The Exciting World Of Learning To Drive

I’m very excited to be starting my first driving lesson on the road to getting a full driving licence. I’ve been however forced to do it as quickly as possible for a special reason that I hope to announce in the future, but suffice to say, I need a driving licence.

For years, I’ve never needed to have a driving licence. Living in the inner most part of London, the transport and cost options within London are second to none. So much so I haven’t had much of an incentive to get a driving licence. But more recently it became clear that at some point to further my career and job opportunities, I really need a driving licence at the very least.

So for years I have been slowly saving up for a driving licence and now I am at the stage where I will need to just spend that money. In fact as it turns out, I’ve over saved dramatically and looking at my options, I could in theory get a driving licence with all the training materials, test costs and schooling costs and have left over money for the potential for a car.

I mainly would want to have a licence for a job, but I would highly consider the idea of getting a car just for volunteering at either Brooklands Museum or more probably at the Imperial War Museum: Duxford site. The advantage of this approach is that after a driving test pass, I could get a car and use the volunteering to further diversify my time away from work but also gain more driving experience. In other words, its a win-win situation.

I hope that I can get a licence relatively soon as possible, but I know it will take time and hard work to just get that massive achievement, but also it would be fantastic to say to an employer that I have taken the time, money and effort to make it work.

How To Work With The Unknown

It’s interesting when you watch YouTube videos and one that you have added to a YouTube bot in Discord is one who neatly explains not just the nerdy world of technology but also how solving a problem through coding and the thought processes resonate with me personally.

One of my volunteering projects is to create and build an Access Database at the RAF Museum for the Vehicle Team. The aim of this project is to help collect, disseminate and use information about vehicle exhibits to help conserve and restore where possible exhibits in need.

One of the problems with building such a database project is that you have to at some point need to use code in such a way to make it function. For that, the process of getting code and transplant it into a database can be a challenge. But the video from Tom Scott helps to illustrate exactly some of the problems I face with working on a project that is for the better part a complete unknown.

To put into perspective, when my Vehicle Team Leader asks me if it’s possible to add a certain feature or develop a way to use the database more usable or efficient, I look at the problem by breaking down the options available and then deciding what type of feature or solution that best fits this particular problem.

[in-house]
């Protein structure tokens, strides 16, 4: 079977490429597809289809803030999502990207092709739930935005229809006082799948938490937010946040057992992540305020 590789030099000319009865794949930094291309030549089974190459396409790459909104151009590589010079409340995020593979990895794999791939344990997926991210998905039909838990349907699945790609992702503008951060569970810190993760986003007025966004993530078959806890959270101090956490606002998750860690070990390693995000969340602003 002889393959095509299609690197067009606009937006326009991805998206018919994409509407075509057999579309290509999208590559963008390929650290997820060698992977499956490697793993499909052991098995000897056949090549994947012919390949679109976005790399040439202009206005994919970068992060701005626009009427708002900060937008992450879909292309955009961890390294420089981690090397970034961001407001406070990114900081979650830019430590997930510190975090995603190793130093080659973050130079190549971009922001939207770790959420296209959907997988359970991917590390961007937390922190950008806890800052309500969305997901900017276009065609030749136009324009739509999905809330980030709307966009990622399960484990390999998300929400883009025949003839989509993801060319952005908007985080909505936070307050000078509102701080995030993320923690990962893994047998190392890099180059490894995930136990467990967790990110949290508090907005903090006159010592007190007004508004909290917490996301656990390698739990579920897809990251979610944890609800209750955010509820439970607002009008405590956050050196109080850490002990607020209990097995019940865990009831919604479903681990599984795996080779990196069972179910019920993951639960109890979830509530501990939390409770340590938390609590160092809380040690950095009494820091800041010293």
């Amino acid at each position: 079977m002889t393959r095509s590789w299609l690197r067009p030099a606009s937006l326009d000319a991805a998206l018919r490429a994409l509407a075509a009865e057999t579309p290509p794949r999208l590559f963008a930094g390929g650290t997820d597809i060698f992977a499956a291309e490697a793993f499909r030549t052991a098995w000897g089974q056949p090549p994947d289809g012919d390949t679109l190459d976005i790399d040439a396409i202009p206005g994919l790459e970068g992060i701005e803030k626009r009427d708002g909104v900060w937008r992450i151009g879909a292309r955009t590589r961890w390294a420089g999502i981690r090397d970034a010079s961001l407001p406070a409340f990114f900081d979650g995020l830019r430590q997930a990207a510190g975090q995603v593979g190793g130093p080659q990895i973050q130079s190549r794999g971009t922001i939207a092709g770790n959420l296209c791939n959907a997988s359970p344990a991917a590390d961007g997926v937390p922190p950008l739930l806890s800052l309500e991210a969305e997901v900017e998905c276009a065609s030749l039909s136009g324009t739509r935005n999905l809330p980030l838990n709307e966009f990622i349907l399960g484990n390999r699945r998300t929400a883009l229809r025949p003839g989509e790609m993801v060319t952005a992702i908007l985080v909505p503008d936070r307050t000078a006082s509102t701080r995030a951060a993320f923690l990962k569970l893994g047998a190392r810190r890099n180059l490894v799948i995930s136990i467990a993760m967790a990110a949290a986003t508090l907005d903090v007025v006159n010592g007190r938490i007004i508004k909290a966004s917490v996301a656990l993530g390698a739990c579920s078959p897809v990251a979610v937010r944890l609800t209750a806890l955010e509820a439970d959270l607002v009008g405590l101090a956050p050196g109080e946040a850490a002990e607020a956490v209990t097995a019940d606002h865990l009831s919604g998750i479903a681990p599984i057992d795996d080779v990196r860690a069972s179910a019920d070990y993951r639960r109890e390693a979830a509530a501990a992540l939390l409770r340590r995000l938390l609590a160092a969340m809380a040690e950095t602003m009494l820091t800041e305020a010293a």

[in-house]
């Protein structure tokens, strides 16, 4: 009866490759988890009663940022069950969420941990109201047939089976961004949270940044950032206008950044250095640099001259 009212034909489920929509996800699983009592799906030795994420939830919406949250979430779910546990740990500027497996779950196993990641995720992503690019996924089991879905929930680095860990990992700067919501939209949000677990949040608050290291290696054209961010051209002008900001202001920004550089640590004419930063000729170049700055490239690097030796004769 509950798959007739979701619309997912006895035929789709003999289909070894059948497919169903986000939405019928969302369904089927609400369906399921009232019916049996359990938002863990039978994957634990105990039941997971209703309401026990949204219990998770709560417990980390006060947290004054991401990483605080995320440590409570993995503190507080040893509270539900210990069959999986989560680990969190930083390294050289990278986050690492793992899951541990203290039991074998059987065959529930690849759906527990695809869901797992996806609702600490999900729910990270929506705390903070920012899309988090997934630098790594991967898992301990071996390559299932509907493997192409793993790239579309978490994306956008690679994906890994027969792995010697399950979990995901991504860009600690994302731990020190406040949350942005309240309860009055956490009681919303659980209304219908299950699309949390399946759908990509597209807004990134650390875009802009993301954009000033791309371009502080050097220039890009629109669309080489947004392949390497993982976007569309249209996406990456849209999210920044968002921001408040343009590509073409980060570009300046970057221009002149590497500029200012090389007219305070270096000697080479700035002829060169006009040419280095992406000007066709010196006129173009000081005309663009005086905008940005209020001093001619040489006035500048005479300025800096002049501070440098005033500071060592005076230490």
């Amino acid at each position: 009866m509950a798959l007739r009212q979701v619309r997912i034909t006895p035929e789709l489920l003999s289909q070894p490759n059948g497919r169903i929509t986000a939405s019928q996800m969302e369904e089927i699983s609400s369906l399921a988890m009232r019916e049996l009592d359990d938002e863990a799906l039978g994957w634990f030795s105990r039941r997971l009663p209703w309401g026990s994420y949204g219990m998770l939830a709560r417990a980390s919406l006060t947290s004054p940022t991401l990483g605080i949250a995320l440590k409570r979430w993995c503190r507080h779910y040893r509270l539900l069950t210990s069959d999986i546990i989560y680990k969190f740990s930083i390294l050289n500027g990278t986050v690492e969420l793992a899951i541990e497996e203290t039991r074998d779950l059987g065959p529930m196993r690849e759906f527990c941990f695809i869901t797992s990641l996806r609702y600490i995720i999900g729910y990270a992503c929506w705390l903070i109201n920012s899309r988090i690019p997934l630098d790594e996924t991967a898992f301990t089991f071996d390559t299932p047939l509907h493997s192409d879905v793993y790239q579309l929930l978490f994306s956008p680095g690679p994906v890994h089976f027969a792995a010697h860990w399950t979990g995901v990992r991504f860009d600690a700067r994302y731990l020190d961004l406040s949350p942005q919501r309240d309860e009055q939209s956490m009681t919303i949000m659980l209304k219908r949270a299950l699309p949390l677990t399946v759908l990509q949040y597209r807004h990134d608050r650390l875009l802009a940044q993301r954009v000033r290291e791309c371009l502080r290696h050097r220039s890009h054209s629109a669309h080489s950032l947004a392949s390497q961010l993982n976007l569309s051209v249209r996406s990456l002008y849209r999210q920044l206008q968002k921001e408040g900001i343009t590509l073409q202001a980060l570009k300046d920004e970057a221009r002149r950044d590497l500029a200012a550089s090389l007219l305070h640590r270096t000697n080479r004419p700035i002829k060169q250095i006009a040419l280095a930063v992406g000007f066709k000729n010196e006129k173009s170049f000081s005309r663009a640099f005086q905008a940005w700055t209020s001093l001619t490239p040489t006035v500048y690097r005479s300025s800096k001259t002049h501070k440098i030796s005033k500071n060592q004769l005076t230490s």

One of the best places to get some ready made solutions is to actually use the internet; a vast database collection of information that goes on for decades and interestingly enough can still be just as relevant today as it was first posted back then.

Then there’s the iterative process into looking at the code specifically and making it more efficient, removing or replacing aspects of the code so that it will run more efficiently. For example, when a user starts the database and logs in successfully, the coding sequence is to verify and then accept the correct password to the username then it actively target’s the next form designated to the username and then close the login page immediately.

The reason for closing the login page immediately is primarily to help the user use all of the available memory in the computer to run further operations.

For me, it’s standard policy to close any pages when not in use and only keep open pages where necessary, this is because while many computers have spare available memory, the practice of using up all of the available memory is bad practice and it reduces the ability for the computer to compute further calculations or operations. This results in the user sitting around waiting for the computer to finish it’s operation, this would be just frustrating.

An online friend who is into coding and pretty much into computer system programming showed me this video which outlined a way to program a game using less memory than a 1.44Mb floppy disk.

In this video the programmer outlined some of the techniques in cheating the system into having more content for little memory usage and ultimately using code to make the system just as stable and just as efficient compare to say the latest Call of Duty: Black Ops 4 game which as I shockingly found out was a 50Gb base game install and then there is a 50Gb update patch.

So when I work on my volunteering project, I do more than just have a functioning database, I make sure that the database is usable, stable and as efficient as possible and with that, the skill and experience in this respect is highly useful to any employer.